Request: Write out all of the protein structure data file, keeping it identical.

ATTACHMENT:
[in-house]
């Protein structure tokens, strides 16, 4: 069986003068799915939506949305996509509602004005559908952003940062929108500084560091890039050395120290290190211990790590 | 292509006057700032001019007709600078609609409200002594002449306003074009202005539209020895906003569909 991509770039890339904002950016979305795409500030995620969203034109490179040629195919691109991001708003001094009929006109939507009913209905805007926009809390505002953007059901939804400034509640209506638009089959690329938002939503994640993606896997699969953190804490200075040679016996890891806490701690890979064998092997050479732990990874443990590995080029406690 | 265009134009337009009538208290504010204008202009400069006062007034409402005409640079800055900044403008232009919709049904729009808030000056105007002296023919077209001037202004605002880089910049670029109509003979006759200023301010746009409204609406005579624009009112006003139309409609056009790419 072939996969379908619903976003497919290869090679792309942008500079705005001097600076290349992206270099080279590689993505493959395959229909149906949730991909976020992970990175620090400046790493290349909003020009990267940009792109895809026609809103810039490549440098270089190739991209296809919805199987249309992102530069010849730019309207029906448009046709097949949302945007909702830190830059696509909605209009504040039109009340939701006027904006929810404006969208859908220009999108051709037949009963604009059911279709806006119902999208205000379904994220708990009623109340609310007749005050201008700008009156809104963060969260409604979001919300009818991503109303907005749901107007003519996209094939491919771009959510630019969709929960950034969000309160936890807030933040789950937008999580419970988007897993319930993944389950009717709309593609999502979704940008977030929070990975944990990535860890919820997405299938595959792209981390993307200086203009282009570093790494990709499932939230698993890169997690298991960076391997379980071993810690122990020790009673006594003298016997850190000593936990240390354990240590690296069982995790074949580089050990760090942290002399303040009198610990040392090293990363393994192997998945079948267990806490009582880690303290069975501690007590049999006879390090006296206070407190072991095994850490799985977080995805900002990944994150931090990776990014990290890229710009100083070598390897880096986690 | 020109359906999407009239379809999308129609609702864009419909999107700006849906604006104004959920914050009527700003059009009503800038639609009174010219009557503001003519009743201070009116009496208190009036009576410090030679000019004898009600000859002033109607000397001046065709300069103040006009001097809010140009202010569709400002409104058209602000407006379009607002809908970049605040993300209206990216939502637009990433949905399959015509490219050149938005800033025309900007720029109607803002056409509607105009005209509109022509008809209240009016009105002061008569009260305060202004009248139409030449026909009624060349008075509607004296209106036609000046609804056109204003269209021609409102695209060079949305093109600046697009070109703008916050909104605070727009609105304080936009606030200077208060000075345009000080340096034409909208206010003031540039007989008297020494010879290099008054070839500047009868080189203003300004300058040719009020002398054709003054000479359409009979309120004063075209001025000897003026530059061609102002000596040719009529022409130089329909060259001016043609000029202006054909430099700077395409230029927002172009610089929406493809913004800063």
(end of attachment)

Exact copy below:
[in-house]
């Protein structure tokens, strides 16, 4: 069986003068799915939506949305996509509602004005559908952003940062929108500084560091890039050395120290290190211990790590 | 292509006057700032001019007709600078609609409200002594002449306003074009202005539209020895906003569909 991509770039890339904002950016979305795409500030995620969203034109490179040629195919691109991001708003001094009929006109939507009913209905805007926009809390505002953007059901939804400034509640209506638009089959690329938002939503994640993606896997699969953190804490200075040679016996890891806490701690890979064998092997050479732990990874443990590995080029406690 | 265009134009337009009538208290504010204008202009400069006062007034409402005409640079800055900044403008232009919709049904729009808030000056105007002296023919077209001037202004605002880089910049670029109509003979006759200023301010746009409204609406005579624009009112006003139309409609056009790419 072939996969379908619903976003497919290869090679792309942008500079705005001097600076290349992206270099080279590689993505493959395959229909149906949730991909976020992970990175620090400046790493290349909003020009990267940009792109895809026609809103810039490549440098270089190739991209296809919805199987249309992102530069010849730019309207029906448009046709097949949302945007909702830190830059696509909605209009504040039109009340939701006027904006929810404006969208859908220009999108051709037949009963604009059911279709806006119902999208205000379904994220708990009623109340609310007749005050201008700008009156809104963060969260409604979001919300009818991503109303907005749901107007003519996209094939491919771009959510630019969709929960950034969000309160936890807030933040789950937008999580419970988007897993319930993944389950009717709309593609999502979704940008977030929070990975944990990535860890919820997405299938595959792209981390993307200086203009282009570093790494990709499932939230698993890169997690298991960076391997379980071993810690122990020790009673006594003298016997850190000593936990240390354990240590690296069982995790074949580089050990760090942290002399303040009198610990040392090293990363393994192997998945079948267990806490009582880690303290069975501690007590049999006879390090006296206070407190072991095994850490799985977080995805900002990944994150931090990776990014990290890229710009100083070598390897880096986690 | 020109359906999407009239379809999308129609609702864009419909999107700006849906604006104004959920914050009527700003059009009503800038639609009174010219009557503001003519009743201070009116009496208190009036009576410090030679000019004898009600000859002033109607000397001046065709300069103040006009001097809010140009202010569709400002409104058209602000407006379009607002809908970049605040993300209206990216939502637009990433949905399959015509490219050149938005800033025309900007720029109607803002056409509607105009005209509109022509008809209240009016009105002061008569009260305060202004009248139409030449026909009624060349008075509607004296209106036609000046609804056109204003269209021609409102695209060079949305093109600046697009070109703008916050909104605070727009609105304080936009606030200077208060000075345009000080340096034409909208206010003031540039007989008297020494010879290099008054070839500047009868080189203003300004300058040719009020002398054709003054000479359409009979309120004063075209001025000897003026530059061609102002000596040719009529022409130089329909060259001016043609000029202006054909430099700077395409230029927002172009610089929406493809913004800063």